Super Tuesday in Massachusetts

Super Tuesday. What and How does the Democratic Presidential Primary work?

Amulya Chirravuri , Writer

Why is Super Tuesday Important?

A candidate must win at least 15% of the primary vote in order to receive any delegates. A candidate needs to win a simple majority of total delegates to earn the Democratic nomination. The reason Super Tuesday is so significant is that there are 1,344 delegates awarded out of the 14 states and one territory to vote that day or about 34% of all pledged delegates.

Massachusetts Democratic presidential primary

Biden (green) wins the Mass. vote while Bernie (purple) and Warren (orange) win some Mass. votes as well.

Former vice president Joe Biden has won the Massachusetts primary, in a devastating defeat for Democratic presidential candidate Elizabeth Warren, the state’s junior senator, in her home state

Sen. Bernie Sanders spent two days in Massachusetts the weekend prior to Super Tuesday and drew some 10,000 supporters to a boisterous rally in Boston.

Biden wins the Franklin vote:

  • Sanders: 1,546
  • Biden: 2,631
  • Warren: 1,263

There are many tedious steps that have to be taken before one can become the president. The first step is primary and caucus. People with similar ideas belong to the same political party. This is where primaries and caucuses come in. Candidates from each political party campaign throughout the country to win the favor of their party members.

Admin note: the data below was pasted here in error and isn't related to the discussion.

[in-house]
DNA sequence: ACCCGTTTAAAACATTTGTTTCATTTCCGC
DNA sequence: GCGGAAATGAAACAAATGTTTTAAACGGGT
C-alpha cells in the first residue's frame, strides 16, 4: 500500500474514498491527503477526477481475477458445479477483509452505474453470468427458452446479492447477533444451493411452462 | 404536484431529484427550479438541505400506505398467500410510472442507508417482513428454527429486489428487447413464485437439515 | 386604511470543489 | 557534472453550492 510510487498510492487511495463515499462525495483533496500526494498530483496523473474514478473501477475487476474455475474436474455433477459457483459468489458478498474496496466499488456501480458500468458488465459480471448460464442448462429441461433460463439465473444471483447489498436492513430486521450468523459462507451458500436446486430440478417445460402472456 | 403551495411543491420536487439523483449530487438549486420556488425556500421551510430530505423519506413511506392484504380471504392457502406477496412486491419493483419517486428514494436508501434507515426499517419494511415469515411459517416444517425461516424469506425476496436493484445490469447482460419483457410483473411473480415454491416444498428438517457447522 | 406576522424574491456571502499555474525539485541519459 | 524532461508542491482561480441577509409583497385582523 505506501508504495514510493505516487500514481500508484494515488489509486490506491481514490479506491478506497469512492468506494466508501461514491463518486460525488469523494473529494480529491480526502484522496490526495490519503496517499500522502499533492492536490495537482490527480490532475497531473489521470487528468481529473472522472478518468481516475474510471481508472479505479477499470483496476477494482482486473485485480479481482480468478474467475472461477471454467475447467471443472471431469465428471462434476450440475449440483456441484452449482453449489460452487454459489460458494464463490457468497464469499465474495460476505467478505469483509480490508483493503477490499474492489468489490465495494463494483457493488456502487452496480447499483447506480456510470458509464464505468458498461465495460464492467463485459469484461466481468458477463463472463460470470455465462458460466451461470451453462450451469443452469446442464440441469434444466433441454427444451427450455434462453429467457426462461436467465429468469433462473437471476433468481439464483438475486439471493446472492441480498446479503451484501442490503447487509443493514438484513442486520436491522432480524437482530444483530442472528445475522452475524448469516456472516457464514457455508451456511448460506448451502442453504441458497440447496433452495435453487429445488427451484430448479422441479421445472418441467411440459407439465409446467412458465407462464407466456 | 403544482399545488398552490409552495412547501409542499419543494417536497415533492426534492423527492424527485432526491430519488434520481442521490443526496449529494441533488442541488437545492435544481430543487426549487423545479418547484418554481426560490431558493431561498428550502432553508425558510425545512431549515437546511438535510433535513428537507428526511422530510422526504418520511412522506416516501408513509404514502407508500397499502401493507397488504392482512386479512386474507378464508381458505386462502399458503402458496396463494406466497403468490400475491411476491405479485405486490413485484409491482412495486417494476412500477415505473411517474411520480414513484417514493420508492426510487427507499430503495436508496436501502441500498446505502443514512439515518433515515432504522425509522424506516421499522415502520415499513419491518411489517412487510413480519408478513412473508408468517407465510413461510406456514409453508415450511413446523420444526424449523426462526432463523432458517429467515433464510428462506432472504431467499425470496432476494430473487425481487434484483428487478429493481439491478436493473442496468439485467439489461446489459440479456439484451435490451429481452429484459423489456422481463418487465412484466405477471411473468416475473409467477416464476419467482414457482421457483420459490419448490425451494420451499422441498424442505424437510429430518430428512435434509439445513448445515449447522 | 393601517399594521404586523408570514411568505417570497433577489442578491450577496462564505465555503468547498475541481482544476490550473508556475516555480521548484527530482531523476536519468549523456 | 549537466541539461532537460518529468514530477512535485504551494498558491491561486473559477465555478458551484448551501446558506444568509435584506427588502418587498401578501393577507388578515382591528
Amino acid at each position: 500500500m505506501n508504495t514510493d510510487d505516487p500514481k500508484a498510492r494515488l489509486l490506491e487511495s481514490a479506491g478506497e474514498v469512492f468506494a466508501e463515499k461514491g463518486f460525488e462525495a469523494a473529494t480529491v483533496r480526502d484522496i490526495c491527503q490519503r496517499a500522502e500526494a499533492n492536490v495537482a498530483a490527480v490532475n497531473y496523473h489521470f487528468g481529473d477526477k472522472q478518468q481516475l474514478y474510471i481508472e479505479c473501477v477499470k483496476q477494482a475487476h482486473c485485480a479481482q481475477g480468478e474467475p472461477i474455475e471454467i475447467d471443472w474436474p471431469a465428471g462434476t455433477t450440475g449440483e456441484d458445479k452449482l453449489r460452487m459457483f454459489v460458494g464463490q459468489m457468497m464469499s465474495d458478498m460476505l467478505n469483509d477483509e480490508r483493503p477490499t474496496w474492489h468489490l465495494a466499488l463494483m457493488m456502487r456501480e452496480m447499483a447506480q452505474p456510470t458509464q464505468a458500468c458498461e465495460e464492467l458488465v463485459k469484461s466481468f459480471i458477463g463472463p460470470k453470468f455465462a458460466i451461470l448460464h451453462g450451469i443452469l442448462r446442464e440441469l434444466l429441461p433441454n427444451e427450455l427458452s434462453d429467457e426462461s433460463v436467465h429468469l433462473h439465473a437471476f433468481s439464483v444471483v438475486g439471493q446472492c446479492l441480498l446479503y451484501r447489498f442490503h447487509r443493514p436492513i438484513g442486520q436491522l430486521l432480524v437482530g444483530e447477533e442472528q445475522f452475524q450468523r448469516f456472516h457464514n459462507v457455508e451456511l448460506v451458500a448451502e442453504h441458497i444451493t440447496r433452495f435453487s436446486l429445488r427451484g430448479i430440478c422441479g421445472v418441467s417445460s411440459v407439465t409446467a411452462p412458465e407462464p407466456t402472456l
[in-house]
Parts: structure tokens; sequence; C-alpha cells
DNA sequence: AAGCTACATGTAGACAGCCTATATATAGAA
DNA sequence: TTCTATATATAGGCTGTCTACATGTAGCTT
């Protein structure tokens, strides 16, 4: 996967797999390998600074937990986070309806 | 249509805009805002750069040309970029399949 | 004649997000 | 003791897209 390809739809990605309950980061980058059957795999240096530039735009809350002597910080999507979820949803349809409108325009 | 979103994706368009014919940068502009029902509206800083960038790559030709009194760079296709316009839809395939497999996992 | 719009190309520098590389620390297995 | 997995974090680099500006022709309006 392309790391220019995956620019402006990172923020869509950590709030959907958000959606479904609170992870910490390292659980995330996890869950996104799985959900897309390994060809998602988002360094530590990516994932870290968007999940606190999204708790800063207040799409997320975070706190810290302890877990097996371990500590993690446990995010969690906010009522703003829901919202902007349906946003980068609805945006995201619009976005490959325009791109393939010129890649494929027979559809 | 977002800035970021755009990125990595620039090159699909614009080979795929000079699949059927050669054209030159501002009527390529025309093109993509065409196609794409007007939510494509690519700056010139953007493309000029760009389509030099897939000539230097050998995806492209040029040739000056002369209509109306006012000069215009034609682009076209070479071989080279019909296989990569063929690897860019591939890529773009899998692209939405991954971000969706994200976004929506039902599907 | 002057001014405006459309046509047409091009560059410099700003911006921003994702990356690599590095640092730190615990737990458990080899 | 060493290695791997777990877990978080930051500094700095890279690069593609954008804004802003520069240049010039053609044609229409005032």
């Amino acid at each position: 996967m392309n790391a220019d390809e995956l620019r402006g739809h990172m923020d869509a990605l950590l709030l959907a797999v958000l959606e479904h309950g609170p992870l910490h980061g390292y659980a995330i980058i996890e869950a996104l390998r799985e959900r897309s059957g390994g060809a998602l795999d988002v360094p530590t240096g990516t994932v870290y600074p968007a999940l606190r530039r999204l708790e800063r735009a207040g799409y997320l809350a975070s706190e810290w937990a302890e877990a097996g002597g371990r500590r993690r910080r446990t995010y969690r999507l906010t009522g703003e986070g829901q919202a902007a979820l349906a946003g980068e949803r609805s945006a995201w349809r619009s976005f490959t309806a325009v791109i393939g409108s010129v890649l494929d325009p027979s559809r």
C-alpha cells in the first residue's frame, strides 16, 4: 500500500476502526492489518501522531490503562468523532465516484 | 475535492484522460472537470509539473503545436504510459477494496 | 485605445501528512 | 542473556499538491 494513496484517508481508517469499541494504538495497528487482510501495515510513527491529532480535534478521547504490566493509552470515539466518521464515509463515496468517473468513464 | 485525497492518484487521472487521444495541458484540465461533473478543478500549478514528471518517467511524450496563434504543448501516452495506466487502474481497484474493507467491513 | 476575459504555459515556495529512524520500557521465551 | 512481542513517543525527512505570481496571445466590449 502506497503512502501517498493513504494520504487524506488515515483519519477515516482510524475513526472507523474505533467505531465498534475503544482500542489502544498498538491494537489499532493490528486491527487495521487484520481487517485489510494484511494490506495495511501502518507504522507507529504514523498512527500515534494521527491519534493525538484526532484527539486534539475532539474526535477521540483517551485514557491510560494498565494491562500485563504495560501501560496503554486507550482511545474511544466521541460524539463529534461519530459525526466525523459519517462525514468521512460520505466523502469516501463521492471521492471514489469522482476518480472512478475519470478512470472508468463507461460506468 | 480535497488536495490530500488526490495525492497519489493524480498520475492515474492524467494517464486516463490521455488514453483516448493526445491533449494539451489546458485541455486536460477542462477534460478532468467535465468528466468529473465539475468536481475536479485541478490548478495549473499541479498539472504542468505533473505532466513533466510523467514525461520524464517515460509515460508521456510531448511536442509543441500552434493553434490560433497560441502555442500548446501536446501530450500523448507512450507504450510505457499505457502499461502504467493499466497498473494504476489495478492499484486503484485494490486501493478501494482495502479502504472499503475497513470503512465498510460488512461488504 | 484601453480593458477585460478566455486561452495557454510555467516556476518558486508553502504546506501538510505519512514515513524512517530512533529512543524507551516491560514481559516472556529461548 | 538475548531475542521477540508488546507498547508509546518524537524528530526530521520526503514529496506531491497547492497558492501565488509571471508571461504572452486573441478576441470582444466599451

• Caucus:  party members select the best candidate through a series of discussions and votes.
  • Primary:  party members vote for the best candidate that will represent them in the general election.

A primary election is an election used either to narrow the field of candidates to determine the nominees for political parties in advance of a general election. Primary elections can take several different forms. In a partisan primary, voters select a candidate to be a political party’s nominee for a given office in the corresponding general election. Nonpartisan primaries are used to narrow the field of candidates for nonpartisan offices in advance of a general election.

In each primary or caucus, there are a certain number of delegates. These are individuals who represent their state at national party conventions. The candidate who receives a majority of the party’s delegates wins the nomination and moves on to the general election for the presidency.